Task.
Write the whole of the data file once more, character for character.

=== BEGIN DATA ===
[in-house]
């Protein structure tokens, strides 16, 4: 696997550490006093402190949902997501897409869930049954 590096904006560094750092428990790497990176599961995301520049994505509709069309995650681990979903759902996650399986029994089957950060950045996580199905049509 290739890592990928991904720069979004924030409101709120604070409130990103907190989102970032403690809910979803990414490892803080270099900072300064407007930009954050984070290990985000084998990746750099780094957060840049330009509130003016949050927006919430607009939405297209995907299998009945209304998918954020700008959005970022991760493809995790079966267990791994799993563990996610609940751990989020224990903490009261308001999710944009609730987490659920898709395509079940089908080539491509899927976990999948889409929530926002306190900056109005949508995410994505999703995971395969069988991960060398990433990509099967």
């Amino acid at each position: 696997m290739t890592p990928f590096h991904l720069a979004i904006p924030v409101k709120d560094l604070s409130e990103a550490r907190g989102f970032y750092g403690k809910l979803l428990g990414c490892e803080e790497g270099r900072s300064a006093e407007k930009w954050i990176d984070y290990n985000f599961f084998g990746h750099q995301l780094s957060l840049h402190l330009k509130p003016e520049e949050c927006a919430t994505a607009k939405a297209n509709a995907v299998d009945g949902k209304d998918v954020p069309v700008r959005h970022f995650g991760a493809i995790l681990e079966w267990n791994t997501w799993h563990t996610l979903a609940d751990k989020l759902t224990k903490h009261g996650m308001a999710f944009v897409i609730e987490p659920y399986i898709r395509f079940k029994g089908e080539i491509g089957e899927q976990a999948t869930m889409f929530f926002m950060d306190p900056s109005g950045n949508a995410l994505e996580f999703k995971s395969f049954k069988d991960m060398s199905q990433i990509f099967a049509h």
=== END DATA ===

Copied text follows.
[in-house]
């Protein structure tokens, strides 16, 4: 696997550490006093402190949902997501897409869930049954 590096904006560094750092428990790497990176599961995301520049994505509709069309995650681990979903759902996650399986029994089957950060950045996580199905049509 290739890592990928991904720069979004924030409101709120604070409130990103907190989102970032403690809910979803990414490892803080270099900072300064407007930009954050984070290990985000084998990746750099780094957060840049330009509130003016949050927006919430607009939405297209995907299998009945209304998918954020700008959005970022991760493809995790079966267990791994799993563990996610609940751990989020224990903490009261308001999710944009609730987490659920898709395509079940089908080539491509899927976990999948889409929530926002306190900056109005949508995410994505999703995971395969069988991960060398990433990509099967």
């Amino acid at each position: 696997m290739t890592p990928f590096h991904l720069a979004i904006p924030v409101k709120d560094l604070s409130e990103a550490r907190g989102f970032y750092g403690k809910l979803l428990g990414c490892e803080e790497g270099r900072s300064a006093e407007k930009w954050i990176d984070y290990n985000f599961f084998g990746h750099q995301l780094s957060l840049h402190l330009k509130p003016e520049e949050c927006a919430t994505a607009k939405a297209n509709a995907v299998d009945g949902k209304d998918v954020p069309v700008r959005h970022f995650g991760a493809i995790l681990e079966w267990n791994t997501w799993h563990t996610l979903a609940d751990k989020l759902t224990k903490h009261g996650m308001a999710f944009v897409i609730e987490p659920y399986i898709r395509f079940k029994g089908e080539i491509g089957e899927q976990a999948t869930m889409f929530f926002m950060d306190p900056s109005g950045n949508a995410l994505e996580f999703k995971s395969f049954k069988d991960m060398s199905q990433i990509f099967a049509h």